Thai Supreme Court Upholds Death Sentences for 2 Myanmar Migrant Workers
By Nyein Nyein 29 August 2019
CHIANG MAI, Thailand—Thailand’s Supreme Court on Thursday upheld the convictions and death sentences of Myanmar migrant workers Zaw Lin and Win Zaw Htun for the 2014 murders of two British nationals on the island of Koh Tao.
The pair listened to the court reject their appeals via videoconference with the aid of a translator at Nonthaburi Provincial Court north of Bangkok, not far from Bang Kwang Prison, where they have been imprisoned since 2015.
The pair have been detained for almost four years since their arrest in October 2014. Both have consistently denied the charges and claimed Thai police coerced their confessions.
The Koh Samui Court convicted Win Zaw Htun and Zaw Lin—both in their early 20s at the time—of the September 2014 murders of British tourists Hannah Witheridge, 23, and David Miller, 24, on Koh Tao island and sentenced them to death in December 2015.
The defense team for the two convicts—comprising members of the Lawyers Council of Thailand and members of labor-rights NGOs—submitted a 319-page appeal to Thailand’s Supreme Court in August 2017.
A previous appeal was rejected by a lower court in January 2017.
U Htoo Chit, the director of the Foundation for Education Development, who was present at the Nonthaburi Court for Thursday’s decision, said “the appeal today was lost.”
He said, “We have one last option, which is to submit a request for a royal pardon to the Thai king within 60 days.” He said that when he talked to the pair, “They told us again that, ‘We did not kill them; we request help from the Myanmar government.’”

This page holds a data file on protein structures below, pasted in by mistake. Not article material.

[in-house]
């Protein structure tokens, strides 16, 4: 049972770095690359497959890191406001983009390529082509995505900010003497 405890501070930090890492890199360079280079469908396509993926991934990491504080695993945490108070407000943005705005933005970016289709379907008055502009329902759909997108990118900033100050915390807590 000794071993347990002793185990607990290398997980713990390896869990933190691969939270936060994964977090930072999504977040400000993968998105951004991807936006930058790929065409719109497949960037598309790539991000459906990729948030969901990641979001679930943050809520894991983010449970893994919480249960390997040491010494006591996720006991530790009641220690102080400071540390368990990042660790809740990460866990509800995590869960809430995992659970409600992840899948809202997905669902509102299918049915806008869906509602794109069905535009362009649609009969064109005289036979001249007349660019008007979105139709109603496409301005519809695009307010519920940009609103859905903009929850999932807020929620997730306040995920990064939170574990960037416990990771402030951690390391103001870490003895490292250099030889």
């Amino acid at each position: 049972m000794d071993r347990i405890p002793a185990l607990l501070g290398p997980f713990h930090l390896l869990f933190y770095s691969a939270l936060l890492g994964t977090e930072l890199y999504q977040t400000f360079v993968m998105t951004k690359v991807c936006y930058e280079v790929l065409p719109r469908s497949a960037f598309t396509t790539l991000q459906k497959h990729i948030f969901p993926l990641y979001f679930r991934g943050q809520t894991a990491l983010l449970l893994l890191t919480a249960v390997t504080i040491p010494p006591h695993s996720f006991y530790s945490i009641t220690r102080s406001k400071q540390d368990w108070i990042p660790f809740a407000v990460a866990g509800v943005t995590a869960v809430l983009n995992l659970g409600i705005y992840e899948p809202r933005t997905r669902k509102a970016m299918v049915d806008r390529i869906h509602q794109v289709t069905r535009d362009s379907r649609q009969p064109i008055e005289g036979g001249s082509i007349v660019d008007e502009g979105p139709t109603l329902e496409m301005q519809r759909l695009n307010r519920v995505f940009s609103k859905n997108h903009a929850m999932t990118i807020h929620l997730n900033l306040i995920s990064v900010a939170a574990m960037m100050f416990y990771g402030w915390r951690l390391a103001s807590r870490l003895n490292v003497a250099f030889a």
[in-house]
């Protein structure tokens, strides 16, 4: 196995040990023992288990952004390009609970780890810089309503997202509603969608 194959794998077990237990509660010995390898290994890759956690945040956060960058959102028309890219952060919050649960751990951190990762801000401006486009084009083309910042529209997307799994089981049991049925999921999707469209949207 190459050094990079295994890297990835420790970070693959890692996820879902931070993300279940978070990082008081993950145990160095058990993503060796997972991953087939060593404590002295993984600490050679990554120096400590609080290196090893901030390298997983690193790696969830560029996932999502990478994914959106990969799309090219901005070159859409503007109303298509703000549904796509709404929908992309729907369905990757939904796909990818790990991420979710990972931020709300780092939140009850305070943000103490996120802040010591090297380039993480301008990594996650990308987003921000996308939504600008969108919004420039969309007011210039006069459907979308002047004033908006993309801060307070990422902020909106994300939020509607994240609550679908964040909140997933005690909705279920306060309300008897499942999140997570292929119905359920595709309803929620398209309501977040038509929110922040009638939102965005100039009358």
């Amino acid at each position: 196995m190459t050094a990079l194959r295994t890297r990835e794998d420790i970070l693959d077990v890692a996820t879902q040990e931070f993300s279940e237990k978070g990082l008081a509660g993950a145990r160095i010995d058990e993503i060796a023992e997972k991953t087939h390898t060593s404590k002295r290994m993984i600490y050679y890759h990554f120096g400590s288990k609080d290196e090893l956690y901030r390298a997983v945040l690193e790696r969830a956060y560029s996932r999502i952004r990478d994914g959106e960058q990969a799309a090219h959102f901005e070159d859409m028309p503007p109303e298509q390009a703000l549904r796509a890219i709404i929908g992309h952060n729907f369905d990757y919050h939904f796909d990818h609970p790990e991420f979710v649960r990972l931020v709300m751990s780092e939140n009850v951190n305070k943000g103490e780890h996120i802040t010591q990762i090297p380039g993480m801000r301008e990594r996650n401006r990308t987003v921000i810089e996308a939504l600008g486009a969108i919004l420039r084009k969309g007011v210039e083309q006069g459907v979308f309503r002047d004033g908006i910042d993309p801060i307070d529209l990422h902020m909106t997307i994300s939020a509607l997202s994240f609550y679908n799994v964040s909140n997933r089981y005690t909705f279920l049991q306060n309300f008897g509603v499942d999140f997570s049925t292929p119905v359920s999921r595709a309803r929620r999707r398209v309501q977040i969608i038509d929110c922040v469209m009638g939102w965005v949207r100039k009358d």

U Aung Myo Thant, a defense lawyer in the case, told The Irrawaddy that the legal team would prepare the request for a royal pardon. “We have just spoken to Thai lawyers about submitting a request for a royal pardon,” he said.
Regarding the pardon, U Htoo Chit said, “Our lawyer friends from the Lawyers Council of Thailand suggested it would be more effective if the Myanmar government acts on behalf of the defendants’ families.”
U Aung Kyaw Thura, minister counselor at the Myanmar Embassy in Bangkok, and the convicts’ legal defense team were present at the Nonthaburi Provincial Court on Thursday and also met with the pair.
Andy Hall, a migrant worker rights specialist who advised the team, told The Irrawaddy by email that, “I respect the verdict delivered by Thailand’s Supreme Court in the Koh Tao murder case today. However, after having seen so much of the evidence presented in court or otherwise in this case as international affairs adviser to the official legal defense team, I consider that the death penalty sentence and conviction of … Zaw Lin and Wai Phyo [Win Zaw Htun], should instead have been reversed and quashed by the Supreme Court.”
He added that the conviction and sentence were inconsistent with “accepted criminal burden of proof requirements needed to be satisfied to impose such a conviction, particularly as concerns international DNA and forensics standards.”
Hall described the DNA and forensic evidence upon which the conviction was based as “fundamentally flawed” and “unreliable” by international standards.
“Based on all the varied evidence I have seen over the years, the collection, transporting, testing, analysis, reporting and storage of forensics or DNA evidence used in the Koh Tao murder case didn’t comply with ISO17025 and ILAC G19 international standards,” Hall said.
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